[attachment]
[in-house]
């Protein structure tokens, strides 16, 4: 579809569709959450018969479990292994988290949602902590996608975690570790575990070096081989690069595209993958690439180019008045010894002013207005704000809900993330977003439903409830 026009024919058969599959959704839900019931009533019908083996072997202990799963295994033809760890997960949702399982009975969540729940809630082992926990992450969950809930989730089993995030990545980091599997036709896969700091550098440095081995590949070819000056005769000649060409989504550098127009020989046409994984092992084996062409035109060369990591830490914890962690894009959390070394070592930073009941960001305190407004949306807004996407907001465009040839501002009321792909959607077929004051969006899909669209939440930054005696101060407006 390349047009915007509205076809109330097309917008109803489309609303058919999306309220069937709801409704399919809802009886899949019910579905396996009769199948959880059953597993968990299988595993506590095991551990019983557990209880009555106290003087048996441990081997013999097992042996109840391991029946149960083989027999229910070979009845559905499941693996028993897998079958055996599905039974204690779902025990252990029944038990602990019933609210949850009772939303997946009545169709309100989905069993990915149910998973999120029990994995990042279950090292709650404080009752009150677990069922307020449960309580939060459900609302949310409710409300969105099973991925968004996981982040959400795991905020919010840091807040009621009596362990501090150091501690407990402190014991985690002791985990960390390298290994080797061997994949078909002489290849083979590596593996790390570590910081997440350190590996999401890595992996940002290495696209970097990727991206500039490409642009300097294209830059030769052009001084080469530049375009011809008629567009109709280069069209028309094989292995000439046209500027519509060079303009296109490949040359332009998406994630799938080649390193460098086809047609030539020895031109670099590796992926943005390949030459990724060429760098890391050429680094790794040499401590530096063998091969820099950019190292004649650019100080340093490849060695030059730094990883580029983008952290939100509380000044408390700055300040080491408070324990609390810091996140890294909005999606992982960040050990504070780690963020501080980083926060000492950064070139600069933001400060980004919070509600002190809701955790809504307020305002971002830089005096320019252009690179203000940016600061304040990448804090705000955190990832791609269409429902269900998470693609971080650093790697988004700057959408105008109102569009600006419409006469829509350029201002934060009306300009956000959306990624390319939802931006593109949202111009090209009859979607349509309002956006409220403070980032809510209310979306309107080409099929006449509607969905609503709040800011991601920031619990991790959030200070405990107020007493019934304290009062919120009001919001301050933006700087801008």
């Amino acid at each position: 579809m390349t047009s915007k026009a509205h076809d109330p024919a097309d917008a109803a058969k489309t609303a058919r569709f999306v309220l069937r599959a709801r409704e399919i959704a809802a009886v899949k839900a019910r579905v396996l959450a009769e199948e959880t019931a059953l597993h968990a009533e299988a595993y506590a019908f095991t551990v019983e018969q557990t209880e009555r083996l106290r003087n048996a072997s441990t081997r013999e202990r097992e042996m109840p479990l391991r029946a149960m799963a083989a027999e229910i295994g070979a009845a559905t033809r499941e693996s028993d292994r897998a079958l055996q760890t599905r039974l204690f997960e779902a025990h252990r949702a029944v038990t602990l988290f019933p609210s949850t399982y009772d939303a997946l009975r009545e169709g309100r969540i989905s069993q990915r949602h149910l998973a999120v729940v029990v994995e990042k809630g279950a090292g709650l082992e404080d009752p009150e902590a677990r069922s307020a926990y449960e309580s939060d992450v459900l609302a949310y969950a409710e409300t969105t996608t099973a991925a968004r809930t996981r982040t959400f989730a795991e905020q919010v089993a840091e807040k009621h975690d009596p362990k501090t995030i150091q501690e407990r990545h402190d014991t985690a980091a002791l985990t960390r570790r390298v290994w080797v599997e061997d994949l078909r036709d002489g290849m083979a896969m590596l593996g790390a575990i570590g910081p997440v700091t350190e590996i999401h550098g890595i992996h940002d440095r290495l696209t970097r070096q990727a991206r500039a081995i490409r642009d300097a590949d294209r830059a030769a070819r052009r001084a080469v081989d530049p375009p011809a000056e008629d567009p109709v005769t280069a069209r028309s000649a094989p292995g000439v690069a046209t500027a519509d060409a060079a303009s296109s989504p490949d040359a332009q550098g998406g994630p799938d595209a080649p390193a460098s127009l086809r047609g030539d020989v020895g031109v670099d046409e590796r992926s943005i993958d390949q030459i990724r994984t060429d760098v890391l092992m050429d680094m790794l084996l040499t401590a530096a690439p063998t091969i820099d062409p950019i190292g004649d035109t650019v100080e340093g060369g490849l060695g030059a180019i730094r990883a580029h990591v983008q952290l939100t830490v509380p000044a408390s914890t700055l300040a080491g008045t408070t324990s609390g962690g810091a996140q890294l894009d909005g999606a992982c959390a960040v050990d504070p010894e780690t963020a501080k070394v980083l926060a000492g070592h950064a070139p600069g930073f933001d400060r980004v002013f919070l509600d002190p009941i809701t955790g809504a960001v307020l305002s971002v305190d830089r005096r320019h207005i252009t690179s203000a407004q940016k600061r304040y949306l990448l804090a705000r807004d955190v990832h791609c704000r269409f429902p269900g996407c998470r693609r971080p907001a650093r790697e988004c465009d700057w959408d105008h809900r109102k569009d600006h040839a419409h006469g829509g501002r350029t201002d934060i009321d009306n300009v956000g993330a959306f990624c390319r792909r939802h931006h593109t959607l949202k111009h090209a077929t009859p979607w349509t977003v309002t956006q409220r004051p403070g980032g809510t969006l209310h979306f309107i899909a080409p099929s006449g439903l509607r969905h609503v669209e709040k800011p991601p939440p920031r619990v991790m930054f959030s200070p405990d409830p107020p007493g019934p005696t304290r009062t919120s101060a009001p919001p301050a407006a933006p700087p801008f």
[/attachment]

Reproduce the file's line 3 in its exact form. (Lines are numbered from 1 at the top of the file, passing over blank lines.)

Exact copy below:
């Amino acid at each position: 579809m390349t047009s915007k026009a509205h076809d109330p024919a097309d917008a109803a058969k489309t609303a058919r569709f999306v309220l069937r599959a709801r409704e399919i959704a809802a009886v899949k839900a019910r579905v396996l959450a009769e199948e959880t019931a059953l597993h968990a009533e299988a595993y506590a019908f095991t551990v019983e018969q557990t209880e009555r083996l106290r003087n048996a072997s441990t081997r013999e202990r097992e042996m109840p479990l391991r029946a149960m799963a083989a027999e229910i295994g070979a009845a559905t033809r499941e693996s028993d292994r897998a079958l055996q760890t599905r039974l204690f997960e779902a025990h252990r949702a029944v038990t602990l988290f019933p609210s949850t399982y009772d939303a997946l009975r009545e169709g309100r969540i989905s069993q990915r949602h149910l998973a999120v729940v029990v994995e990042k809630g279950a090292g709650l082992e404080d009752p009150e902590a677990r069922s307020a926990y449960e309580s939060d992450v459900l609302a949310y969950a409710e409300t969105t996608t099973a991925a968004r809930t996981r982040t959400f989730a795991e905020q919010v089993a840091e807040k009621h975690d009596p362990k501090t995030i150091q501690e407990r990545h402190d014991t985690a980091a002791l985990t960390r570790r390298v290994w080797v599997e061997d994949l078909r036709d002489g290849m083979a896969m590596l593996g790390a575990i570590g910081p997440v700091t350190e590996i999401h550098g890595i992996h940002d440095r290495l696209t970097r070096q990727a991206r500039a081995i490409r642009d300097a590949d294209r830059a030769a070819r052009r001084a080469v081989d530049p375009p011809a000056e008629d567009p109709v005769t280069a069209r028309s000649a094989p292995g000439v690069a046209t500027a519509d060409a060079a303009s296109s989504p490949d040359a332009q550098g998406g994630p799938d595209a080649p390193a460098s127009l086809r047609g030539d020989v020895g031109v670099d046409e590796r992926s943005i993958d390949q030459i990724r994984t060429d760098v890391l092992m050429d680094m790794l084996l040499t401590a530096a690439p063998t091969i820099d062409p950019i190292g004649d035109t650019v100080e340093g060369g490849l060695g030059a180019i730094r990883a580029h990591v983008q952290l939100t830490v509380p000044a408390s914890t700055l300040a080491g008045t408070t324990s609390g962690g810091a996140q890294l894009d909005g999606a992982c959390a960040v050990d504070p010894e780690t963020a501080k070394v980083l926060a000492g070592h950064a070139p600069g930073f933001d400060r980004v002013f919070l509600d002190p009941i809701t955790g809504a960001v307020l305002s971002v305190d830089r005096r320019h207005i252009t690179s203000a407004q940016k600061r304040y949306l990448l804090a705000r807004d955190v990832h791609c704000r269409f429902p269900g996407c998470r693609r971080p907001a650093r790697e988004c465009d700057w959408d105008h809900r109102k569009d600006h040839a419409h006469g829509g501002r350029t201002d934060i009321d009306n300009v956000g993330a959306f990624c390319r792909r939802h931006h593109t959607l949202k111009h090209a077929t009859p979607w349509t977003v309002t956006q409220r004051p403070g980032g809510t969006l209310h979306f309107i899909a080409p099929s006449g439903l509607r969905h609503v669209e709040k800011p991601p939440p920031r619990v991790m930054f959030s200070p405990d409830p107020p007493g019934p005696t304290r009062t919120s101060a009001p919001p301050a407006a933006p700087p801008f």